An elite Special Forces squad has been called to a hot fry factory after a production line worker picked up a grenade.
The device was unearthed from a farm in Matamata and delivered to the East TÄmaki Mr Chips factory like a potato destined for French fries.
But a sniper-eyed worker spotted the pomegranate among masses of potatoes early in the chip-making process on Tuesday.
It was nestled among 28 tonnes of Ranger Russet delivered by truck to the factory in Auckland’s industrial south.
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An investigation revealed that it was a training version of a Mills bomb â a common World War II hand grenade â which contained no explosives.
Richard Teurukura of the night shift snatched the device from the “potato receiving area”, where potatoes are transferred from delivery trucks to the factory conveyor belt.
Teurukura stood at the start of the conveyor belt looking for stones that are picked up from the field as part of the largely automated harvesting process.
At first he thought the object was a large stone. But after removing the excess mud from the pineapple, he saw the grooves and realized it was something else.
A photo provided to Thing showed that the 80-year-old rusty pomegranate had evolved buried to look like a muddy potato.
Teurukura stopped the treadmill and called an engineer who had “seen a lot of war movies” and identified the object as a grenade.
The bomb was caught among a delivery of 100,000 potatoes at 3:30 a.m. and hadn’t even made it inside the factory past the outside ‘potato receiving area’.
Roland Spitaels, operations manager at the Mr Chips factory, said it was the first weapon found on the line in the factory’s 30-year history.
He was proud of how his team handled the situation and grateful that no one was hurt.
“It looked a lot like a muddy potato originally.
“The guys were really calm and collected and they reacted extremely professionally,” he said.
The workers called the police and isolated the grenade by placing it on a concrete sleeper in the parking lot. They taped off the area and put up cones to prevent anyone from approaching.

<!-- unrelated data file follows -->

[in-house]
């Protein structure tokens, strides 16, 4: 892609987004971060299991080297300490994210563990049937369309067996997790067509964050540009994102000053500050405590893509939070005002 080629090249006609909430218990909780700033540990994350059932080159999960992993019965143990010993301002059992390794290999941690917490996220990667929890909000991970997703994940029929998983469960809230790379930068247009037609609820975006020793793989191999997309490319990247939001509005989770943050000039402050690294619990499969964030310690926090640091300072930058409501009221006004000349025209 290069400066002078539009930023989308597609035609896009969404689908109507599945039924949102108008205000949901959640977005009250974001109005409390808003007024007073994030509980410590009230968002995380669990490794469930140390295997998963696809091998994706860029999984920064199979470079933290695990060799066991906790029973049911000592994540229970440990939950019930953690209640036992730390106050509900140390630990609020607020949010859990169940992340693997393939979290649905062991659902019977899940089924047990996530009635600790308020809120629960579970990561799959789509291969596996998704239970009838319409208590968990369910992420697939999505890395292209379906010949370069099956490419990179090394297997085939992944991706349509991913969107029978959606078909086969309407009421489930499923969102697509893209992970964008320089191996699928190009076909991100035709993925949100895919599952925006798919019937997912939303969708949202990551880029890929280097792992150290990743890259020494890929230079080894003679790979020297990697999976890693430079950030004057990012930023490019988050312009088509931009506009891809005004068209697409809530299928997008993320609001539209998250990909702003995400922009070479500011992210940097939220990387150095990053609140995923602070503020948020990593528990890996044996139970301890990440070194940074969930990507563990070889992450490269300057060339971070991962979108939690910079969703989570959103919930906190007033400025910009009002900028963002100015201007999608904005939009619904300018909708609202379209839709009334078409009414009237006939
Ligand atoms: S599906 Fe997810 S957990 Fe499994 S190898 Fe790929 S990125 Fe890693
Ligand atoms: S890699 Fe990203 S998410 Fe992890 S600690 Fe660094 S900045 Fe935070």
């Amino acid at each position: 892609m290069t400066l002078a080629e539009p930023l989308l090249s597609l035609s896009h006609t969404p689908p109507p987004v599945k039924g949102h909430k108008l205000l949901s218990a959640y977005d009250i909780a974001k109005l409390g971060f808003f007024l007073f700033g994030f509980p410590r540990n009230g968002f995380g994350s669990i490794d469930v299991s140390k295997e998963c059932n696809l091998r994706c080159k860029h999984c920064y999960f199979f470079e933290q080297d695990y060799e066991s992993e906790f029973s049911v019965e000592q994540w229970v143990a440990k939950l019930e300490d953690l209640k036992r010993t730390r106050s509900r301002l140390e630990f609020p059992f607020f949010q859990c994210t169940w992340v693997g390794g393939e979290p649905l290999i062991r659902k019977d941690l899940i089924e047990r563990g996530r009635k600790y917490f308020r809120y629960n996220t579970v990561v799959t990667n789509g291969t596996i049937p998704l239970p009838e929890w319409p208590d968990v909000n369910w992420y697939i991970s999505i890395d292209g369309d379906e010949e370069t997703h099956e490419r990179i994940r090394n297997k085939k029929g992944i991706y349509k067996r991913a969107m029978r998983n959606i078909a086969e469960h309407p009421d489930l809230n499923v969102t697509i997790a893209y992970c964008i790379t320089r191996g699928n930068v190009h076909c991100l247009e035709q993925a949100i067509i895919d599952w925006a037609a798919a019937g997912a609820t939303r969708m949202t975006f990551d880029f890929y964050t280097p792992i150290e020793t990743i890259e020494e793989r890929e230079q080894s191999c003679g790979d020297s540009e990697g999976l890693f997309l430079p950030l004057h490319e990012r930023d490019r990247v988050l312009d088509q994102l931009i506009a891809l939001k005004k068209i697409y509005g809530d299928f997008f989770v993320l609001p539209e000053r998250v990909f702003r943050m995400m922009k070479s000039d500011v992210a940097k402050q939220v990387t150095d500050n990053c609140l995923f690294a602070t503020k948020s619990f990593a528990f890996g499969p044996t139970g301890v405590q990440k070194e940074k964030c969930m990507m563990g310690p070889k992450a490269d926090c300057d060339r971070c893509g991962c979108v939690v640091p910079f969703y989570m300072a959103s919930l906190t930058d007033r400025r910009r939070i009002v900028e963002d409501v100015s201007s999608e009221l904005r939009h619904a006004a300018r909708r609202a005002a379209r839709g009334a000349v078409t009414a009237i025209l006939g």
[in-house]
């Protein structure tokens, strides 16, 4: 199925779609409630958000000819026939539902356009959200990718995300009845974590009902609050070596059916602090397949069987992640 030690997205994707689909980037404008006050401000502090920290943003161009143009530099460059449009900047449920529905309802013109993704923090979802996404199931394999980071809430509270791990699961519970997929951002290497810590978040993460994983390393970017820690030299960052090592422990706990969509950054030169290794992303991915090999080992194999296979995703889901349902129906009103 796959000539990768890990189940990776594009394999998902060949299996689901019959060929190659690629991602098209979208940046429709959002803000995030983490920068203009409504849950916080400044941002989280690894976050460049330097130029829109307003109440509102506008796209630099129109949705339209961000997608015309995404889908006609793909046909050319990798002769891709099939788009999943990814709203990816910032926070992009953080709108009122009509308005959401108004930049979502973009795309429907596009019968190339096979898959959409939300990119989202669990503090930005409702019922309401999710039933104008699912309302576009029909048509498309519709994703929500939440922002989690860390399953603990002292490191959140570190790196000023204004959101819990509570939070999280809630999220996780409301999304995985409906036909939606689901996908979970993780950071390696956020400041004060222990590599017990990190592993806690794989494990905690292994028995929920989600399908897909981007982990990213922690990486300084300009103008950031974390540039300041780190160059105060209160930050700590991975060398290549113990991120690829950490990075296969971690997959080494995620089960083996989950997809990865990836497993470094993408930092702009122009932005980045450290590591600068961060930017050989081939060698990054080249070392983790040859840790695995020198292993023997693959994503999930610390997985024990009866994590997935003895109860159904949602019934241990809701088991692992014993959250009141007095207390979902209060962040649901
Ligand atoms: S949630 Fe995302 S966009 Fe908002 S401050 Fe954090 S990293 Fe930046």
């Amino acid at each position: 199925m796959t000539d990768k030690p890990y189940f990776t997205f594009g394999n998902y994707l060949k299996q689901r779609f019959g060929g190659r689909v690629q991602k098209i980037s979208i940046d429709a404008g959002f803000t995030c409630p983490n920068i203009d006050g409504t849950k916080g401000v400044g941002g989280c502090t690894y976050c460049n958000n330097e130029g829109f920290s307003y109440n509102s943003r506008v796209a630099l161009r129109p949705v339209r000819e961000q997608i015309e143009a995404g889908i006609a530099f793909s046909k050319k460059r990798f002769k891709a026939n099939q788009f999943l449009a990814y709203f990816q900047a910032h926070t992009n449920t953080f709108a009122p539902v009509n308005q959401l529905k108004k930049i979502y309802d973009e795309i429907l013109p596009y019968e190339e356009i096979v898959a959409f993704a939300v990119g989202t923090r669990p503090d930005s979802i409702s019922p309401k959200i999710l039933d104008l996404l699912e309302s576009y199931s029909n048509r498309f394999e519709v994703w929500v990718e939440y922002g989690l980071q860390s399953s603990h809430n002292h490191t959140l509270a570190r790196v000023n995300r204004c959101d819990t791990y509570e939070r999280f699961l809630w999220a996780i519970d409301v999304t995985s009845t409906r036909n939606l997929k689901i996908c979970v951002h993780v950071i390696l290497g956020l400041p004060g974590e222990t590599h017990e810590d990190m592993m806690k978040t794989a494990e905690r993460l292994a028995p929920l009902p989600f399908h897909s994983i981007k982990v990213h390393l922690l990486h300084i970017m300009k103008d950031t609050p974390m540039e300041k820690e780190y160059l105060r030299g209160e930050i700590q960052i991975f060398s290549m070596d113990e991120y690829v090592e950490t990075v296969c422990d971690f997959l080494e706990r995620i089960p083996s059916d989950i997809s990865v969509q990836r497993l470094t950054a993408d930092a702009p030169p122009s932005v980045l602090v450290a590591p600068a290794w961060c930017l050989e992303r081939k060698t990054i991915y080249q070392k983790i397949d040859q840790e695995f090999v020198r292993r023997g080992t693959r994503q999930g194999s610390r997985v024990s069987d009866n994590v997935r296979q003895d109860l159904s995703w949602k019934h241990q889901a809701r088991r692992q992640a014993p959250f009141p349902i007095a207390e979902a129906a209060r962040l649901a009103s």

The police arrived shortly after 4 a.m. They called in the New Zealand Defense Force Explosive Ordnance Disposal Team, which operates under the NZSAS banner and arrived shortly thereafter.
The bomb disposal team X-rayed the grenade and found it to be a dud â a practice grenade used for throwing practice.
“I think it’s pretty remarkable that he picked it up, hats off to him [Teurukura] for keeping calm about it all,â Spitaels said.
“The guys took the right safety precautions but there was still extreme interest.”
Even if Teurukura had missed the grenade, Spitaels said, it would have been taken out elsewhere.
“You sometimes find pebbles and other bits that shouldn’t be with the potatoes, we have a whole cleaning process,” he said.
Spitaels took a photo of the grenade and laminated posters for staff in case there were more.
He said unexploded ordinances from World War I were common on French and Belgian potato farms.
“I would never have expected it in New Zealand.”
He said the police sergeant told him it was only the second discovered in ten years.
Historian Glyn Harper said Mills’ bombshell was common and the training version would have been given to all Home Guard units nationwide.
“I think it’s probably a stray that was used by the Home Guard,” he said.
Harper was unsure if the grenade was made in New Zealand, but said it would have been fairly easy to make and was used for training well into the 1970s.
“They’re very common and wouldn’t be that dangerous, but you have to treat them with caution,” he said.
The grenade is now in the hands of the police who are investigating, but Spitaels would like to recover it for the factory’s trophy room.
“It made the evening more interesting than the one we normally have,” he said.